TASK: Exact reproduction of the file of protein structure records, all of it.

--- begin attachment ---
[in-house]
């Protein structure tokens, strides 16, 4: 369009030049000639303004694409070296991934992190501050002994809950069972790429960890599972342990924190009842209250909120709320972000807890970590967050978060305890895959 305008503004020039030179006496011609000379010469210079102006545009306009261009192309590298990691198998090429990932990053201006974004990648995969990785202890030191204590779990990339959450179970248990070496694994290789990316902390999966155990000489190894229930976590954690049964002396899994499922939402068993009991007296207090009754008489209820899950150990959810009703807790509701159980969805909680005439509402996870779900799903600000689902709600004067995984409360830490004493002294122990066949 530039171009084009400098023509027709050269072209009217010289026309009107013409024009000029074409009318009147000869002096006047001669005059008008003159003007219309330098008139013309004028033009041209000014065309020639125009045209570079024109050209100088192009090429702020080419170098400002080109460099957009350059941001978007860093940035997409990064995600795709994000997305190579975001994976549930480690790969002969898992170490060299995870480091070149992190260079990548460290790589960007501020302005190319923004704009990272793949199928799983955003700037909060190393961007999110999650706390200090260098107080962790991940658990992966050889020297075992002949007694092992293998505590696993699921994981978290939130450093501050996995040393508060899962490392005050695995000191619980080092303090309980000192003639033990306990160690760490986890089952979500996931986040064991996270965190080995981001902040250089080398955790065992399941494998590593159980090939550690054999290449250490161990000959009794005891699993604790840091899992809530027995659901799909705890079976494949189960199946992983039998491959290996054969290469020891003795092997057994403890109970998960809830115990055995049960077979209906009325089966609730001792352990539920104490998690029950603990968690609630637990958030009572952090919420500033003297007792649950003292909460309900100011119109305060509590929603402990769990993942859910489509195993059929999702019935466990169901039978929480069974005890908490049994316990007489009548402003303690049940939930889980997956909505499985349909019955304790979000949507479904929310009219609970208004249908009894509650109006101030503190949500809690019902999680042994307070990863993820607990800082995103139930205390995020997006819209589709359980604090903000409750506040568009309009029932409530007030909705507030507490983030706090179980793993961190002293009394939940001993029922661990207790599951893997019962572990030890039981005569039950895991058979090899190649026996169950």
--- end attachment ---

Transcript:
[in-house]
């Protein structure tokens, strides 16, 4: 369009030049000639303004694409070296991934992190501050002994809950069972790429960890599972342990924190009842209250909120709320972000807890970590967050978060305890895959 305008503004020039030179006496011609000379010469210079102006545009306009261009192309590298990691198998090429990932990053201006974004990648995969990785202890030191204590779990990339959450179970248990070496694994290789990316902390999966155990000489190894229930976590954690049964002396899994499922939402068993009991007296207090009754008489209820899950150990959810009703807790509701159980969805909680005439509402996870779900799903600000689902709600004067995984409360830490004493002294122990066949 530039171009084009400098023509027709050269072209009217010289026309009107013409024009000029074409009318009147000869002096006047001669005059008008003159003007219309330098008139013309004028033009041209000014065309020639125009045209570079024109050209100088192009090429702020080419170098400002080109460099957009350059941001978007860093940035997409990064995600795709994000997305190579975001994976549930480690790969002969898992170490060299995870480091070149992190260079990548460290790589960007501020302005190319923004704009990272793949199928799983955003700037909060190393961007999110999650706390200090260098107080962790991940658990992966050889020297075992002949007694092992293998505590696993699921994981978290939130450093501050996995040393508060899962490392005050695995000191619980080092303090309980000192003639033990306990160690760490986890089952979500996931986040064991996270965190080995981001902040250089080398955790065992399941494998590593159980090939550690054999290449250490161990000959009794005891699993604790840091899992809530027995659901799909705890079976494949189960199946992983039998491959290996054969290469020891003795092997057994403890109970998960809830115990055995049960077979209906009325089966609730001792352990539920104490998690029950603990968690609630637990958030009572952090919420500033003297007792649950003292909460309900100011119109305060509590929603402990769990993942859910489509195993059929999702019935466990169901039978929480069974005890908490049994316990007489009548402003303690049940939930889980997956909505499985349909019955304790979000949507479904929310009219609970208004249908009894509650109006101030503190949500809690019902999680042994307070990863993820607990800082995103139930205390995020997006819209589709359980604090903000409750506040568009309009029932409530007030909705507030507490983030706090179980793993961190002293009394939940001993029922661990207790599951893997019962572990030890039981005569039950895991058979090899190649026996169950």